Wednesday, May 12, 2021
May 12, 2021

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From the Newsroom: How to speak Columbian

By , Columbian Editor
Published:

Newspapers have long had a colorful language all their own. Over the years some of the expressions, such as a galley (a proof made to check typesetting) and a cookie sheet (The Columbian’s old name for a story budget) have become obsolete, but we still have our own colorful lingo. Here are some of the words you would hear if you hung around our newsroom for an afternoon:

Arno, Benton — Our two headline type fonts. Arno is for features, like this column. Benton is our news font. (Yes, we see the irony, thank you.)

buster — Our word for a subhead, which is used to break long stories into sections.

carousel — the five rotating stories atop our website, columbian.com.

cutline — A photo caption.

digest — Wire services send these summaries of their stories several times per day. I make a point of looking at the 1 p.m. Washington and Oregon digests.

dummy — A miniature layout of the print paper that shows where the ads go. The newsroom gets to fill in the rest.

e-paper, e-edition — Not to be confused with our website, this product is a faithful online replica of our printed paper.

flag — The newspaper’s name at the top of A1.

folio — The newspaper’s name, section, date and page number atop every inside page.

lede — The first paragraph of a news story.

light readership box — This is what we call our boxes that go alongside a news story. “If You Go” and “Update” are the most common.

masthead — The box on Page A2 with the names of all of the executives and editors and how to contact us.

Merlin — the database that contains our digital archive. Though not accessible to the public, it dates to 1994. Older than that, we have clippings and microfilm.

monkeyfish — An odd term we use to describe the feature stories we cover on weekend shifts.

nut graf — Not to be confused with the lede, it answers the vital question: So what, and why should I care?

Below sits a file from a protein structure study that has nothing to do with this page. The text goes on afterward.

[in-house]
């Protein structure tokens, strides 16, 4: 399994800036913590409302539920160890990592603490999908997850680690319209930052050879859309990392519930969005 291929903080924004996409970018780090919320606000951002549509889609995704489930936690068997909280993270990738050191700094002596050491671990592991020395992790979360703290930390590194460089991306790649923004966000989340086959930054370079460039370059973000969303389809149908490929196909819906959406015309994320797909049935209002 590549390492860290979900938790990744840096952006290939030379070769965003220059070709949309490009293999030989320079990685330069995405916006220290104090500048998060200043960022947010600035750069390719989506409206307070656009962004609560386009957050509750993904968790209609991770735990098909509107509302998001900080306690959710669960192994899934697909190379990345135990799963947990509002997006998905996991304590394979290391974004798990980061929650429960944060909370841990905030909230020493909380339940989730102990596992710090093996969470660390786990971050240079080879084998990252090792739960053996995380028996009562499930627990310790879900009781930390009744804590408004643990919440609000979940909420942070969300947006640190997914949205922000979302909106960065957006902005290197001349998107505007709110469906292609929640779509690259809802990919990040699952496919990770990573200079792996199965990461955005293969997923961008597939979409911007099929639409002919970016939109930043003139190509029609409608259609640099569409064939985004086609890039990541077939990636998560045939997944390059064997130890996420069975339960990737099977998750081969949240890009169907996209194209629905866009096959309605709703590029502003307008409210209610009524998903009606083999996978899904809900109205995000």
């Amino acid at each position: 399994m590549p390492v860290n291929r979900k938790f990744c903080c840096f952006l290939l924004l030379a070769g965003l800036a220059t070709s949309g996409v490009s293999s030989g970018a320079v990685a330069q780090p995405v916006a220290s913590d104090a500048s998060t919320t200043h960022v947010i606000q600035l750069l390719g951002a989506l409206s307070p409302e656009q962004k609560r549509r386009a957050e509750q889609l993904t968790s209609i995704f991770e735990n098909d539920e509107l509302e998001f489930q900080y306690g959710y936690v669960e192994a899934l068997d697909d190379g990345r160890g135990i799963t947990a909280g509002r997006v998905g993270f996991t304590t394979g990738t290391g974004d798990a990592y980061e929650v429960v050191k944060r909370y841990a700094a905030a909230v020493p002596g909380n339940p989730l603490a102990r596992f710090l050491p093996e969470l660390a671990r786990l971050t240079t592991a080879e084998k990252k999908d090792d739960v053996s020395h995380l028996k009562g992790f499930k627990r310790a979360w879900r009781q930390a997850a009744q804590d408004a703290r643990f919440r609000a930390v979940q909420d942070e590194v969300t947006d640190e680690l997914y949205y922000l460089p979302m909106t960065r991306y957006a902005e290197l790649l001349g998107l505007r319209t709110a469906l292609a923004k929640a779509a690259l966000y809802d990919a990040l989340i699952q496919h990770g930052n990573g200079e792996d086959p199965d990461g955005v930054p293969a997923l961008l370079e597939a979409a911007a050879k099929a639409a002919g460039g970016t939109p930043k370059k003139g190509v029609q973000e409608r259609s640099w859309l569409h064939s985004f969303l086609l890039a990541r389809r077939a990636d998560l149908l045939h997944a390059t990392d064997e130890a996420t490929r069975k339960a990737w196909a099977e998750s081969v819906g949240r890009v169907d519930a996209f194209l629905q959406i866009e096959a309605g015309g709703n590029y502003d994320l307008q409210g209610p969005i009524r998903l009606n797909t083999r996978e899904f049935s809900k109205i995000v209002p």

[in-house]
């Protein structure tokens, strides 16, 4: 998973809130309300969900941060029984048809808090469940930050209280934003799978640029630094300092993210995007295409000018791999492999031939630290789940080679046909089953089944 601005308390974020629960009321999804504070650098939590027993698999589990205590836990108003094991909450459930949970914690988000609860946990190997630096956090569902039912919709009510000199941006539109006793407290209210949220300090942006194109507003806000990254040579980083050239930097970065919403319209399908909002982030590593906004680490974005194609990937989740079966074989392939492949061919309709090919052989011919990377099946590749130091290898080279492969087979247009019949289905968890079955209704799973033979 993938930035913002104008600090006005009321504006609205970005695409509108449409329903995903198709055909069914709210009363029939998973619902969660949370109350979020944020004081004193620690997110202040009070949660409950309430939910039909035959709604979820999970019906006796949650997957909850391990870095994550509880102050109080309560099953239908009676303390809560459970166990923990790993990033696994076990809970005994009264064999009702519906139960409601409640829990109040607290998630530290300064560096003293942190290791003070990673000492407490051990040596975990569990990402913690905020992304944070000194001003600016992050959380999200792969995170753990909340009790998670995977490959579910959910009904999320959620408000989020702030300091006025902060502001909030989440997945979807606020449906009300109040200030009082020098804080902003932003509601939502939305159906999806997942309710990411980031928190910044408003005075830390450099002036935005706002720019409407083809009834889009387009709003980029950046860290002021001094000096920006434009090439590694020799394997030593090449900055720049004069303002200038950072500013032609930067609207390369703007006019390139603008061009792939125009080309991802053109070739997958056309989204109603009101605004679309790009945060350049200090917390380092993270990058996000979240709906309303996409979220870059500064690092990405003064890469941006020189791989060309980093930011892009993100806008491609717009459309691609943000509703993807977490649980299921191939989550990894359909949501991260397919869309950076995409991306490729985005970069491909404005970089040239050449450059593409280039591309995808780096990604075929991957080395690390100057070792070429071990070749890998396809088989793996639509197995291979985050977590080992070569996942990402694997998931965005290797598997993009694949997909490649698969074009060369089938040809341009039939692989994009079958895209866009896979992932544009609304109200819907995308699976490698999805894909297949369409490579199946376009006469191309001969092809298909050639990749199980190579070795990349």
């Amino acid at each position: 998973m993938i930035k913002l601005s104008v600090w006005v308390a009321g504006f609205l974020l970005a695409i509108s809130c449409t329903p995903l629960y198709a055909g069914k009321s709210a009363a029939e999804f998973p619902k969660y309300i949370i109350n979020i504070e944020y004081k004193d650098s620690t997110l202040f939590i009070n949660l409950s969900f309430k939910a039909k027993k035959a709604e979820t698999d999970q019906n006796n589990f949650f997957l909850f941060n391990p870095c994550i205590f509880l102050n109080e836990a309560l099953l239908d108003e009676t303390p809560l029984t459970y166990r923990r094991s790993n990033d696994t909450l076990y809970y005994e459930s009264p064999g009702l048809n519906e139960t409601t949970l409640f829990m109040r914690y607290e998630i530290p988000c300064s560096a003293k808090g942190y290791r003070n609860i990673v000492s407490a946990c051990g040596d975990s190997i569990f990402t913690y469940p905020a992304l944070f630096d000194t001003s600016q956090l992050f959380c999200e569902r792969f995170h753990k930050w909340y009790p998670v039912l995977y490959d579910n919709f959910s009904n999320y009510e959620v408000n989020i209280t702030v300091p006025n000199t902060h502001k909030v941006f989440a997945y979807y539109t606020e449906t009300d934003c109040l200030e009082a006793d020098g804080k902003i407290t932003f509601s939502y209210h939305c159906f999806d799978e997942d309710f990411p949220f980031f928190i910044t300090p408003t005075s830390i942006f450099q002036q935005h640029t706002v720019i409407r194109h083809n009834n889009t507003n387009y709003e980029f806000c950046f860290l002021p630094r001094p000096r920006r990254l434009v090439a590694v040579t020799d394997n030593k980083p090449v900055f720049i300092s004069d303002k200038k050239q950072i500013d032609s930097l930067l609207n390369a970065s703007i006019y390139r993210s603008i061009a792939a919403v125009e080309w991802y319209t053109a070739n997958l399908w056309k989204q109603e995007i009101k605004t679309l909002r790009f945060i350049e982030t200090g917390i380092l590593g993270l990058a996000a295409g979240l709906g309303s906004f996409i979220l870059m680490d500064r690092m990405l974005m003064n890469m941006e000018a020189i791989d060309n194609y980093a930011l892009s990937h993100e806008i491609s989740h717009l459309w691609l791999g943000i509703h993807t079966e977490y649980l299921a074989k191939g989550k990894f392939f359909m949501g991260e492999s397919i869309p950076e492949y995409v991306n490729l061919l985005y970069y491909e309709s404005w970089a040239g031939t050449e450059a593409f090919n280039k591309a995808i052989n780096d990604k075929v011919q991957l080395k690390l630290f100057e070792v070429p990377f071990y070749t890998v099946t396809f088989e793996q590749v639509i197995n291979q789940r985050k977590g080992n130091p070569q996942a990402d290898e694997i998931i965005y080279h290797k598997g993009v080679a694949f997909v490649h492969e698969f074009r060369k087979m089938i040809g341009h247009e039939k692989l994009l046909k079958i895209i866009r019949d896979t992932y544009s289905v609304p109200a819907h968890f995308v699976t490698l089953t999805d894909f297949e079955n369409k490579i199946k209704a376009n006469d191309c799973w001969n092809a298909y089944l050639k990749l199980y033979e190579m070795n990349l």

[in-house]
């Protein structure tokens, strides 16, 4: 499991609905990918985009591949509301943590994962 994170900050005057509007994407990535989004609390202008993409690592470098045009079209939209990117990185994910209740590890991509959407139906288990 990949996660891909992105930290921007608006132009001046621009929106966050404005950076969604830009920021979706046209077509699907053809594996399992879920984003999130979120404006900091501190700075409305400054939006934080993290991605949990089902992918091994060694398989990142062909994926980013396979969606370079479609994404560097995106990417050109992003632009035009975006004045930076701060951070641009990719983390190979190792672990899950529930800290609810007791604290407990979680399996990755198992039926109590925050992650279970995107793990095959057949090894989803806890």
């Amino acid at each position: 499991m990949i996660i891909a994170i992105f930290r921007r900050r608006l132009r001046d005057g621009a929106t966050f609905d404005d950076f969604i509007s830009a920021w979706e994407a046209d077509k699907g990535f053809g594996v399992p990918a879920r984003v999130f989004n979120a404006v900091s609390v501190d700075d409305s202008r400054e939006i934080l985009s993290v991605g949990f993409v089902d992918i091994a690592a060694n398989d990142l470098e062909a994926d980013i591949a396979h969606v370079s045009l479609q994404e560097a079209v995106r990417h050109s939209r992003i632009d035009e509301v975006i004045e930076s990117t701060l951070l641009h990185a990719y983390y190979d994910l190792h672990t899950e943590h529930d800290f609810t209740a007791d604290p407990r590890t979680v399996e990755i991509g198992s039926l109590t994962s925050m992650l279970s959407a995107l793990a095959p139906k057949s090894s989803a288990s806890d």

paywall — This limits the free content you can get from us online. We need all of our readers to support us, not just the print audience!

proof — An early version of a page printed by copy editors so that it can be checked for errors. These are slightly smaller than the finished page and as I get older I have trouble reading them.

rail — Also called a sidebar, it’s a secondary story or list of information that accompanies the main article.

Saxo — Our story management software. As in, “Hey, make a Saxo assignment for that story!”

SEO — Search engine optimization. We want to write web headlines and stories in such a way that they are easy to find with a Google search. Even better, we want our story to be first in the search results list, so we use good SEO.

skybox — The two spots near the flag that promote content inside the paper.

style –– Rules we follow about spelling, capitalization, place names and other stuff so that they appear consistent from story to story.

tab — Short for tabloid, which is a smaller-than-normal page format. Our Friday Weekend section is a tab. The Oregonian is a tab every day; we are what is called a broadsheet.

Trax — Software we use to schedule and manage photo assignments.

Got it? Now I will put in Saxo and a Trax for next week’s column.

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